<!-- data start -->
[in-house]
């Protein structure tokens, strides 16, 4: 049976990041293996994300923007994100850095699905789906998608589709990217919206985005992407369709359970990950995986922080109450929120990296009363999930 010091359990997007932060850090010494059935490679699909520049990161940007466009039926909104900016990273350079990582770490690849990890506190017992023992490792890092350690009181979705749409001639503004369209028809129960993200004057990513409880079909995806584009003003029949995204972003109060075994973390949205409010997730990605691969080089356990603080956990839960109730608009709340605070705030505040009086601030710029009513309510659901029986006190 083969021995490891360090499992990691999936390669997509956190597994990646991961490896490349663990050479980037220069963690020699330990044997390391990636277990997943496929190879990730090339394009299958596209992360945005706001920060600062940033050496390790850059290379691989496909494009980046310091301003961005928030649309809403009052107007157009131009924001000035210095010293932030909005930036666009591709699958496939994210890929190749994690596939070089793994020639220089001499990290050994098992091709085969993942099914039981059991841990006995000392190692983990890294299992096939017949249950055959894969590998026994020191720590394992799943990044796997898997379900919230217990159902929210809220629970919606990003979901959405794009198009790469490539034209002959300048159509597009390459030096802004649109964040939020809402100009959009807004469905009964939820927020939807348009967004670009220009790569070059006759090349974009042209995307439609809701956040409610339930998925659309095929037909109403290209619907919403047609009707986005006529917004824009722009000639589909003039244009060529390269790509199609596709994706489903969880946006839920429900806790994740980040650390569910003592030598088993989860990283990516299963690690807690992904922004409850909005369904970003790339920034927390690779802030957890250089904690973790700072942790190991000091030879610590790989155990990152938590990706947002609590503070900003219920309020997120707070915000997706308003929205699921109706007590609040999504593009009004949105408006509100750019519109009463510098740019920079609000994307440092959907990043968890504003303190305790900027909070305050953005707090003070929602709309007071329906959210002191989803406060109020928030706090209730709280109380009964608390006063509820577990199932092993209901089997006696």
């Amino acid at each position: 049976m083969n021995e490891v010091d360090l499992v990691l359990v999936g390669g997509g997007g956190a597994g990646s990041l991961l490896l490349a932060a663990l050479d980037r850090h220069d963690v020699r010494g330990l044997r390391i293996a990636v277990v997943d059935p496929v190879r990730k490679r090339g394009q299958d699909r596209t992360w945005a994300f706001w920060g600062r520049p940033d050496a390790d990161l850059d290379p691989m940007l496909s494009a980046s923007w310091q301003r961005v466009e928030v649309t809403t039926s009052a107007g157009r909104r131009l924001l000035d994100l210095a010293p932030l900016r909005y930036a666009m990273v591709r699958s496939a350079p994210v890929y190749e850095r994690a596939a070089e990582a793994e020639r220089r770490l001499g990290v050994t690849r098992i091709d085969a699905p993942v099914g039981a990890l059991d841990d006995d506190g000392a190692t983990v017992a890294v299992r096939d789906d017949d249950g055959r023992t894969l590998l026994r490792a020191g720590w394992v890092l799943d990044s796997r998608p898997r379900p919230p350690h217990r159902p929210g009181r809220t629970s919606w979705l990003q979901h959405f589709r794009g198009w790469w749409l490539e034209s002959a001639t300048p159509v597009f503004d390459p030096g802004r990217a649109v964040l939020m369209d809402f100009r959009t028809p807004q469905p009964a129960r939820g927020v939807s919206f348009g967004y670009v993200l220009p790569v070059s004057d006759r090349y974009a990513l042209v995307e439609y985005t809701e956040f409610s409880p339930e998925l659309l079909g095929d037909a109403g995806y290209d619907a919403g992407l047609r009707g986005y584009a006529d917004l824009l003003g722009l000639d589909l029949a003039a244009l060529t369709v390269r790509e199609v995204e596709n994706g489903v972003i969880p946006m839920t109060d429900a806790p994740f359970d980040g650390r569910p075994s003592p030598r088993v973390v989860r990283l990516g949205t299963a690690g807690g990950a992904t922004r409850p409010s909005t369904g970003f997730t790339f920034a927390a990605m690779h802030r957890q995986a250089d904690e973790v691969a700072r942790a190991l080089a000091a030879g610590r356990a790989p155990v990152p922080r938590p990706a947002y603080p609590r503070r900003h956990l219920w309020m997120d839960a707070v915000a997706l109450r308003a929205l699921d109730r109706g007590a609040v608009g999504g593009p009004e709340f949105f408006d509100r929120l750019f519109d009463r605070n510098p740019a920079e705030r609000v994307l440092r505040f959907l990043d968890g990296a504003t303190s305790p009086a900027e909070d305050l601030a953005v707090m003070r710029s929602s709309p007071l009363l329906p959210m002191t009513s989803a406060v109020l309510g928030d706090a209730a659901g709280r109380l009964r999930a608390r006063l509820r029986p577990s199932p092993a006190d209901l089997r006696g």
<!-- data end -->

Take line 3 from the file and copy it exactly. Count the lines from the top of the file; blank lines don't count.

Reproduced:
């Amino acid at each position: 049976m083969n021995e490891v010091d360090l499992v990691l359990v999936g390669g997509g997007g956190a597994g990646s990041l991961l490896l490349a932060a663990l050479d980037r850090h220069d963690v020699r010494g330990l044997r390391i293996a990636v277990v997943d059935p496929v190879r990730k490679r090339g394009q299958d699909r596209t992360w945005a994300f706001w920060g600062r520049p940033d050496a390790d990161l850059d290379p691989m940007l496909s494009a980046s923007w310091q301003r961005v466009e928030v649309t809403t039926s009052a107007g157009r909104r131009l924001l000035d994100l210095a010293p932030l900016r909005y930036a666009m990273v591709r699958s496939a350079p994210v890929y190749e850095r994690a596939a070089e990582a793994e020639r220089r770490l001499g990290v050994t690849r098992i091709d085969a699905p993942v099914g039981a990890l059991d841990d006995d506190g000392a190692t983990v017992a890294v299992r096939d789906d017949d249950g055959r023992t894969l590998l026994r490792a020191g720590w394992v890092l799943d990044s796997r998608p898997r379900p919230p350690h217990r159902p929210g009181r809220t629970s919606w979705l990003q979901h959405f589709r794009g198009w790469w749409l490539e034209s002959a001639t300048p159509v597009f503004d390459p030096g802004r990217a649109v964040l939020m369209d809402f100009r959009t028809p807004q469905p009964a129960r939820g927020v939807s919206f348009g967004y670009v993200l220009p790569v070059s004057d006759r090349y974009a990513l042209v995307e439609y985005t809701e956040f409610s409880p339930e998925l659309l079909g095929d037909a109403g995806y290209d619907a919403g992407l047609r009707g986005y584009a006529d917004l824009l003003g722009l000639d589909l029949a003039a244009l060529t369709v390269r790509e199609v995204e596709n994706g489903v972003i969880p946006m839920t109060d429900a806790p994740f359970d980040g650390r569910p075994s003592p030598r088993v973390v989860r990283l990516g949205t299963a690690g807690g990950a992904t922004r409850p409010s909005t369904g970003f997730t790339f920034a927390a990605m690779h802030r957890q995986a250089d904690e973790v691969a700072r942790a190991l080089a000091a030879g610590r356990a790989p155990v990152p922080r938590p990706a947002y603080p609590r503070r900003h956990l219920w309020m997120d839960a707070v915000a997706l109450r308003a929205l699921d109730r109706g007590a609040v608009g999504g593009p009004e709340f949105f408006d509100r929120l750019f519109d009463r605070n510098p740019a920079e705030r609000v994307l440092r505040f959907l990043d968890g990296a504003t303190s305790p009086a900027e909070d305050l601030a953005v707090m003070r710029s929602s709309p007071l009363l329906p959210m002191t009513s989803a406060v109020l309510g928030d706090a209730a659901g709280r109380l009964r999930a608390r006063l509820r029986p577990s199932p092993a006190d209901l089997r006696g």